N356 Production Geoscience (Pembrokeshire, UK)
N356 Production Geoscience (Pembrokeshire, UK)
Production geoscience is a common job in E&P, but many petroleum engineers do not receive specific training in the discipline and geoscientists often receive more specific sub-discipline geoscience training. The course will integrate the specialisms of sedimentology, stratigraphy, structure and seismic interpretation into a coherent subsurface concept. That concept is then used to generate deliverables such as resource determination, well planning and input to production forecasting.
A five-day field course with a mix of classroom tuition and fieldwork. Case material and use of the outcrops as exercise material will be a focus of the class.
Participants will learn to:
Production geoscience is a common job in E&P, but many petroleum engineers do not receive specific training in the discipline. Even geology graduates will normally have received training in more specific sub-disciplines of geoscience, rather than practical application of geoscience in the production environment.
By its nature, production geoscience involves the integration of specialisms in sedimentology, stratigraphy, structure and seismic interpretation into a coherent subsurface concept. That concept is then used to generate deliverables such as resource determination, well planning and input to production forecasting.
The competent geoscientist also has to be able to know when and how to update the concept for new data, notably when surprises happen.
The course is therefore about practical integration and application of diverse data and knowledge into real world petroleum engineering deliverables. The chosen field location is ideal as it offers a wide range of reservoir types in a small location, superbly exposed. This allows for a highly practical class and field event with minimal daily transport.
Topics to be studied include:
Day 0 - Fly to London Heathrow and transfer to Tenby, Pembrokeshire.
Day 1 - Structure and seismic-based, outcrops in Saundersfoot.
Day 2 - Structure–based, outcrops in Stackpole.
Day 3 - Stratigraphy-based, outcrops in Freshwater West and Manorbier.
Day 4 - Sedimentology-based, outcrops in Amroth.
Day 5 - Application-based, outcrops around Tenby.
Day 6 - Transfer back to Heathrow and depart.
This is a cross-discipline course and is designed primarily for non-geologists working in petroleum engineering, i.e. reservoir engineers, geophysicists, petrophysicists and well engineers who do not have geoscience as their core discipline but work with geologists. The course is also of use to those providing technical support to production geoscientists, or to geologists moving into production from exploration. The course may also be of value to geologists just starting work as production geoscientists, as a practical supplement to sub-discipline-based training.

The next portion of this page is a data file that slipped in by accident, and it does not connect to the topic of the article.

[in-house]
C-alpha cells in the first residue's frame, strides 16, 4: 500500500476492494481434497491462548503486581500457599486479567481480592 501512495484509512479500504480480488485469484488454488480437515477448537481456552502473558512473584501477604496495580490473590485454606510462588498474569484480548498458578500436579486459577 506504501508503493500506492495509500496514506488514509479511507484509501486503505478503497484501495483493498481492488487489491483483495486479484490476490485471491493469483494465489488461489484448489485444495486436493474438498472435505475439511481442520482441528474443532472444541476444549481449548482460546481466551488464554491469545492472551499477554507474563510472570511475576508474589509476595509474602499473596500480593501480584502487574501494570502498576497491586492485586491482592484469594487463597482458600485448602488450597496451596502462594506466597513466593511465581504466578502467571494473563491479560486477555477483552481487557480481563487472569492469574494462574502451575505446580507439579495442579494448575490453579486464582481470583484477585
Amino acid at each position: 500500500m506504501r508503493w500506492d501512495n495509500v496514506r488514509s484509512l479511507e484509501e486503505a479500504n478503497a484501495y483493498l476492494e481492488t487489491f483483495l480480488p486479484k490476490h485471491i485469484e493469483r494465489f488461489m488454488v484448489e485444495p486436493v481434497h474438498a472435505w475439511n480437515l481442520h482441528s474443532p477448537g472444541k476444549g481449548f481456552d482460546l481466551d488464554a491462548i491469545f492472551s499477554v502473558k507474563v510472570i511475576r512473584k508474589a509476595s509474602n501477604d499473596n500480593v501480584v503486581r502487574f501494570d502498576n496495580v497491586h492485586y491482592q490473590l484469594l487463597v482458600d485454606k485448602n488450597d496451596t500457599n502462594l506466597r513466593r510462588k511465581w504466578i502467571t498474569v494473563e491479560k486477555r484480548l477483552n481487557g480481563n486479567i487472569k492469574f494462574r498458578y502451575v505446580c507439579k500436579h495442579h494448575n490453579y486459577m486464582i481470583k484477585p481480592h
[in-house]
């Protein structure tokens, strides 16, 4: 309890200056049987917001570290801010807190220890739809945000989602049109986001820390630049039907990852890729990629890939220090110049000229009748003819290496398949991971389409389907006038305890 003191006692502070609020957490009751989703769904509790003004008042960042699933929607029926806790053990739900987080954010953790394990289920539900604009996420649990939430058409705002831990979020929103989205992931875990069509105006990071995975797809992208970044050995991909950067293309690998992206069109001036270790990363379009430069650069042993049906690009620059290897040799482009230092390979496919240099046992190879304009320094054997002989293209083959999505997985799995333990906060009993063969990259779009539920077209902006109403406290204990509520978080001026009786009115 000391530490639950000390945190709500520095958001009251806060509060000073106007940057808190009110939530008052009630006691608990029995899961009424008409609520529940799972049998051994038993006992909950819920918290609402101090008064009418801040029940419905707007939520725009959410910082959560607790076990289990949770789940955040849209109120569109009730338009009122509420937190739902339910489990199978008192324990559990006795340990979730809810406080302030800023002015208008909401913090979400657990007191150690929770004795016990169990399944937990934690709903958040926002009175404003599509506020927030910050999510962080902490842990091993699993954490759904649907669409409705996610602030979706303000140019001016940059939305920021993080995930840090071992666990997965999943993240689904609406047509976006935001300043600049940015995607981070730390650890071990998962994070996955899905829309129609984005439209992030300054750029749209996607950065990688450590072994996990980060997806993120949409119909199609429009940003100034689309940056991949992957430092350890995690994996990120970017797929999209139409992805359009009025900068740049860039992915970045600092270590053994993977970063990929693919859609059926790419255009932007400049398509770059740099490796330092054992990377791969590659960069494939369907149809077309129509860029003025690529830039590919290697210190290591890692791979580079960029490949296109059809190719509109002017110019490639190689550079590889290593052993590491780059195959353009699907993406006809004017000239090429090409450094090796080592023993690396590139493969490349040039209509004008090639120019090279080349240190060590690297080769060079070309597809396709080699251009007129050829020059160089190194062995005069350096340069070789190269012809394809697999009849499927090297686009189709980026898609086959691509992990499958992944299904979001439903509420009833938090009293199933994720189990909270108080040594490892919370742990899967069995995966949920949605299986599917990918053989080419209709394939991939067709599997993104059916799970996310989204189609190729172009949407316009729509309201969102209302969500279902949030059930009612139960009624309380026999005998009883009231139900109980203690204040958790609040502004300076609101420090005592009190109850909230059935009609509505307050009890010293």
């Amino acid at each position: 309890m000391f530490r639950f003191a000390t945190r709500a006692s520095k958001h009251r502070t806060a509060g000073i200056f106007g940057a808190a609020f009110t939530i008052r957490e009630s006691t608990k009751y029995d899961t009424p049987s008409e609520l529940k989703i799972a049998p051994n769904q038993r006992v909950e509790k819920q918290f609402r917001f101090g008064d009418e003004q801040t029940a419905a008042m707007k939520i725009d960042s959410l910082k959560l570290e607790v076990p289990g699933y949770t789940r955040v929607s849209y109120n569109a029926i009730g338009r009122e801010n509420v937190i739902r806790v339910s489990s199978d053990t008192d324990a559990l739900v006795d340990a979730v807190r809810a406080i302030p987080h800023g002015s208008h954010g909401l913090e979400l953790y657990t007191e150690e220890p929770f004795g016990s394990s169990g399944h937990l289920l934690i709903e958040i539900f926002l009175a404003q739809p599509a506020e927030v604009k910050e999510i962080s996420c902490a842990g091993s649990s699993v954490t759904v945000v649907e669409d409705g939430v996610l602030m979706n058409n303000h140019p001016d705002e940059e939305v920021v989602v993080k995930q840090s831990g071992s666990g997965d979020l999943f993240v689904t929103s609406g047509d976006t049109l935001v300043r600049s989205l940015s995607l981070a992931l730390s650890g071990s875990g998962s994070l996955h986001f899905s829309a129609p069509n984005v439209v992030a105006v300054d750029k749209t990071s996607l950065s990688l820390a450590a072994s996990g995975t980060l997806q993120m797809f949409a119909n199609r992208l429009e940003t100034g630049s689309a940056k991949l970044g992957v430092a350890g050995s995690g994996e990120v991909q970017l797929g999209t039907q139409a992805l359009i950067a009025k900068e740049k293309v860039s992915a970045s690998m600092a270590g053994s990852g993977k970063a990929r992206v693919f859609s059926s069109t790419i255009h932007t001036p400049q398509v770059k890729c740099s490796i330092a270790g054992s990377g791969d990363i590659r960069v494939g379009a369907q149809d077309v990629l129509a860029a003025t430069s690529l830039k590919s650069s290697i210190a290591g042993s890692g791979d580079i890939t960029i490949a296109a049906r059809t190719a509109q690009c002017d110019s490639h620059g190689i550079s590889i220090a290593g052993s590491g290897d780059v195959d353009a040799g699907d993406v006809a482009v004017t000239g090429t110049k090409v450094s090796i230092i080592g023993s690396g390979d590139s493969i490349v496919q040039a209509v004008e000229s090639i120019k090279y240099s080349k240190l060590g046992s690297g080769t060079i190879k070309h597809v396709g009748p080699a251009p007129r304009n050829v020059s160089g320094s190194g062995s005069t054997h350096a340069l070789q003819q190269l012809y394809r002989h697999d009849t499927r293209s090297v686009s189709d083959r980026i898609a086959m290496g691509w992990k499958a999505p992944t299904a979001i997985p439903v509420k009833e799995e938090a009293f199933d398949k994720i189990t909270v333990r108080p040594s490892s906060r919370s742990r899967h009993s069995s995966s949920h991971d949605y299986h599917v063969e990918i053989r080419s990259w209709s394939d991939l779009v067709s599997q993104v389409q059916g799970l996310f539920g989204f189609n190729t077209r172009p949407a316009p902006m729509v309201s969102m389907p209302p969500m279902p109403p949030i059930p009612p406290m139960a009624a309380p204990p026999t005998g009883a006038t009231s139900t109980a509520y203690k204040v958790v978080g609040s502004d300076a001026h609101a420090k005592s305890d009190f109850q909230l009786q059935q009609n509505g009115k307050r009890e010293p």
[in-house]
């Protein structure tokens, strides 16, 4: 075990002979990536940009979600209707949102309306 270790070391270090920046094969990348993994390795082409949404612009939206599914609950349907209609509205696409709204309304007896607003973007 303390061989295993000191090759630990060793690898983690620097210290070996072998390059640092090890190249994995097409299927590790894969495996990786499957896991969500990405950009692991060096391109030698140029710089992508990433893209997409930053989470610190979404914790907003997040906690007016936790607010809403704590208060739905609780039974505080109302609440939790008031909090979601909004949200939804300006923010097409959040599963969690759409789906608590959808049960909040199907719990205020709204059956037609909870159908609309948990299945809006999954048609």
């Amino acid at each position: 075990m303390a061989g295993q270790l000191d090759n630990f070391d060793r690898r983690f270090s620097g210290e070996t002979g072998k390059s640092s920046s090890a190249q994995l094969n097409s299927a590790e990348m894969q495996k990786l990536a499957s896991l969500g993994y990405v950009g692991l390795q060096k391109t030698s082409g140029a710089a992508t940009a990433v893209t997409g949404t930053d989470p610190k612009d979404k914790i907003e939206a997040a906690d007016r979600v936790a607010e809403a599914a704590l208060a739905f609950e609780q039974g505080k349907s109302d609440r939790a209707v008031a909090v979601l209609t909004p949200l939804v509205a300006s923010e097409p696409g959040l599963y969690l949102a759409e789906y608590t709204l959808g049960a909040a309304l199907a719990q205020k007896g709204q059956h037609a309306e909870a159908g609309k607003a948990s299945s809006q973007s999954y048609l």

There are no formal prerequisites for this class but for non-geologists N253 (Geoscience for the Oil Industry: The Jurassic Coast Petroleum System) or N140 (Introduction to the Earth Sciences and the Oil Industry) would be a good primer. Junior geologists might like to consider as a follow-on to this course N008 (An Introduction to Reservoir Appraisal and Devlopment) and N012 (Reservoir Modelling Field Class). Linking courses include N019 (Play Fairway Analysis: a Tool for Effective exploration and Risk Quantification) and N031 (Prospect Evaluation and Volumetric Methods).
The physical demands for this course are LOW according to the Nautilus field course grading system. The outcrops comprise sea cliffs and wave-cut rocky platforms with access via cliff top paths and sandy beaches. Walks on most days will be up to 2/3 km.
Click on a name to learn more about the instructor
Mark has 33 years industry experience, initially as a production geologist with Shell, working in the UK, Oman and the Netherlands and subsequently training and consulting with TRACS. He has spent most of his career working in integrated study teams on a wide variety of reservoir assets. His specialist fields of expertise are 3D reservoir modeling and scenario-based approaches to handling subsurface uncertainty and risk. He publishes widely on the topic and co-authored the reference text 'Reservoir Model Design' with Phil Ringrose.
In addition to his role as Training Director at AGR TRACS, he is also an Associate Professor in the Institute of Petroleum Engineering at Heriot-Watt University, holding a Chair in the field of Mature Field Management.
Affiliations and Accreditation
PhD University College of Wales, (Aberystwyth) - Structural Geology
BSc University College of Wales, (Aberystwyth) - Geology
Fellow of the Geological Society, London
N033: Characterisation, Modelling, Simulation and Development Planning in Deepwater Clastic Reservoirs (Tabernas, Spain)
N106: Advanced Reservoir Modelling (Elgin, Scotland)
N310: Carbonate Reservoir Modelling and Field Development Planning (Provence, France)
N356: Production Geoscience (Pembrokeshire, UK)
N386: Reservoir Model Design (Pembrokeshire, UK)
N427: Reservoir Model Design, classroom based
N431: Reservoir Modelling of Deepwater Clastic Systems (Gres d’Annot, SE France)
D427: Reservoir Model Design (Distance Learning)
Our Safety Management Systems ensure that every course is risk managed appropriately to enable quality, safe and enjoyable learning to take place in the field environment.
To learn more about how RPS manages your health and safety, visit the HSE section of this site.